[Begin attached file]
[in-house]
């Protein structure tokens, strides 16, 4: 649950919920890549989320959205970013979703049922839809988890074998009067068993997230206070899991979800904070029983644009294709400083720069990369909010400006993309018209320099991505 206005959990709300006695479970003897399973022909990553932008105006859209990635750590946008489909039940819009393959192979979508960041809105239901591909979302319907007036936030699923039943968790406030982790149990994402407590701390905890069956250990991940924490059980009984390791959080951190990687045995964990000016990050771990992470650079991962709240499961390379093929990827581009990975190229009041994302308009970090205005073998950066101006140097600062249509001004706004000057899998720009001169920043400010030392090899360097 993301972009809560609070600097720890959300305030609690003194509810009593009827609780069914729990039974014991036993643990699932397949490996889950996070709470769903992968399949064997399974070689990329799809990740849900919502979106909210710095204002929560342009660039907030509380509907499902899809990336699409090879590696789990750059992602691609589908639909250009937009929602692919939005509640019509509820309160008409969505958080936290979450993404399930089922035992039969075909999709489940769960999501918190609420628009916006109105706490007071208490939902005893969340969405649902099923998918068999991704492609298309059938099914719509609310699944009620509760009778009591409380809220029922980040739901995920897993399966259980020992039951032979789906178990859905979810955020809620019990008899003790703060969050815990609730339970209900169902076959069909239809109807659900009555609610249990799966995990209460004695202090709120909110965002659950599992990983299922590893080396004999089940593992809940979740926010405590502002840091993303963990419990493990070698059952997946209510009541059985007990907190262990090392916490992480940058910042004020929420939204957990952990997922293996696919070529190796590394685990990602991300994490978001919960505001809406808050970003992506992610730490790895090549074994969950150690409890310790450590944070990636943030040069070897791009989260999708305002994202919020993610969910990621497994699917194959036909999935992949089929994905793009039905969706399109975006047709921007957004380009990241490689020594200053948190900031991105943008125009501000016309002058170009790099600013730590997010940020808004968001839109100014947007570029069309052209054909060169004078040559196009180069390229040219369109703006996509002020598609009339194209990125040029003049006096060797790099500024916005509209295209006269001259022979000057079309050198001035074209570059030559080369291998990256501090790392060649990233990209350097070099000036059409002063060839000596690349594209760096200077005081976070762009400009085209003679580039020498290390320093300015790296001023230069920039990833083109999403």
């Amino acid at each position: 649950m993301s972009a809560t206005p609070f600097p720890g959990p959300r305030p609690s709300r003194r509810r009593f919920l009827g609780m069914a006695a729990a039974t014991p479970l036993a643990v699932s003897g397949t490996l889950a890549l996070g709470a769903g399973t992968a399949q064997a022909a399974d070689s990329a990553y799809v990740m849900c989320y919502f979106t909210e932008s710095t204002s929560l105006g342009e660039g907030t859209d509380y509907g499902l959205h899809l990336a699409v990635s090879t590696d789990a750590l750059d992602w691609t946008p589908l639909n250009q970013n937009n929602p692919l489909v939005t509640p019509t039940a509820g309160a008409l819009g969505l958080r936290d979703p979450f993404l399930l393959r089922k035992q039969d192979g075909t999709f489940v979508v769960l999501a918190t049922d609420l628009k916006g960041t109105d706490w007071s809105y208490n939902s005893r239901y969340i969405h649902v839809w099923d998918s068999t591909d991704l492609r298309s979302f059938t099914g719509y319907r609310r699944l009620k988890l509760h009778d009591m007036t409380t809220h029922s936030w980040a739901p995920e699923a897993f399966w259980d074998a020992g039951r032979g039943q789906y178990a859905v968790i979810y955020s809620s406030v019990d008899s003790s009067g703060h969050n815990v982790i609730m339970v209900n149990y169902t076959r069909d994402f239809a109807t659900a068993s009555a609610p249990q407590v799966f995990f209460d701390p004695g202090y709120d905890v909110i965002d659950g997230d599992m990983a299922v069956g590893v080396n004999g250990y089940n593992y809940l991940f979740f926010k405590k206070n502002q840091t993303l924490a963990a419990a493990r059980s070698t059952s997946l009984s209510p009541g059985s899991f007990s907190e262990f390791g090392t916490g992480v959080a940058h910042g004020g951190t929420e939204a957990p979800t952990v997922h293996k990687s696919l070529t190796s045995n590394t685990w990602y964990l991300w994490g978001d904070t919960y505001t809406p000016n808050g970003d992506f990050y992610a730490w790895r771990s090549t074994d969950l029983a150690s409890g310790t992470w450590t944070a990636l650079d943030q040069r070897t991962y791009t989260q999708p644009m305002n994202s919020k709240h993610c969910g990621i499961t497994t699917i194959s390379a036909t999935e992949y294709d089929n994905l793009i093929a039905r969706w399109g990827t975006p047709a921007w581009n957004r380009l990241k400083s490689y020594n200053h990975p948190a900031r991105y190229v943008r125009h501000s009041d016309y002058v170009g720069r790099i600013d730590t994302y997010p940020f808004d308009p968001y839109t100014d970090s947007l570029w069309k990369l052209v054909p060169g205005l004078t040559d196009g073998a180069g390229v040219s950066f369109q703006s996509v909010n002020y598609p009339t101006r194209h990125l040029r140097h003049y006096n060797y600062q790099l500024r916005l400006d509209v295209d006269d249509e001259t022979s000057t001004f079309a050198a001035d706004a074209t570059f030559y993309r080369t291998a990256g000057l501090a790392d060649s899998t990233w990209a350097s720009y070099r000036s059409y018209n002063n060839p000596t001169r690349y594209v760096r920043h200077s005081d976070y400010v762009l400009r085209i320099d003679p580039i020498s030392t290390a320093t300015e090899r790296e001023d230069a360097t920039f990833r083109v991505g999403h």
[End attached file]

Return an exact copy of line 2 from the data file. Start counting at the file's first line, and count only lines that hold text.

């Protein structure tokens, strides 16, 4: 649950919920890549989320959205970013979703049922839809988890074998009067068993997230206070899991979800904070029983644009294709400083720069990369909010400006993309018209320099991505 206005959990709300006695479970003897399973022909990553932008105006859209990635750590946008489909039940819009393959192979979508960041809105239901591909979302319907007036936030699923039943968790406030982790149990994402407590701390905890069956250990991940924490059980009984390791959080951190990687045995964990000016990050771990992470650079991962709240499961390379093929990827581009990975190229009041994302308009970090205005073998950066101006140097600062249509001004706004000057899998720009001169920043400010030392090899360097 993301972009809560609070600097720890959300305030609690003194509810009593009827609780069914729990039974014991036993643990699932397949490996889950996070709470769903992968399949064997399974070689990329799809990740849900919502979106909210710095204002929560342009660039907030509380509907499902899809990336699409090879590696789990750059992602691609589908639909250009937009929602692919939005509640019509509820309160008409969505958080936290979450993404399930089922035992039969075909999709489940769960999501918190609420628009916006109105706490007071208490939902005893969340969405649902099923998918068999991704492609298309059938099914719509609310699944009620509760009778009591409380809220029922980040739901995920897993399966259980020992039951032979789906178990859905979810955020809620019990008899003790703060969050815990609730339970209900169902076959069909239809109807659900009555609610249990799966995990209460004695202090709120909110965002659950599992990983299922590893080396004999089940593992809940979740926010405590502002840091993303963990419990493990070698059952997946209510009541059985007990907190262990090392916490992480940058910042004020929420939204957990952990997922293996696919070529190796590394685990990602991300994490978001919960505001809406808050970003992506992610730490790895090549074994969950150690409890310790450590944070990636943030040069070897791009989260999708305002994202919020993610969910990621497994699917194959036909999935992949089929994905793009039905969706399109975006047709921007957004380009990241490689020594200053948190900031991105943008125009501000016309002058170009790099600013730590997010940020808004968001839109100014947007570029069309052209054909060169004078040559196009180069390229040219369109703006996509002020598609009339194209990125040029003049006096060797790099500024916005509209295209006269001259022979000057079309050198001035074209570059030559080369291998990256501090790392060649990233990209350097070099000036059409002063060839000596690349594209760096200077005081976070762009400009085209003679580039020498290390320093300015790296001023230069920039990833083109999403």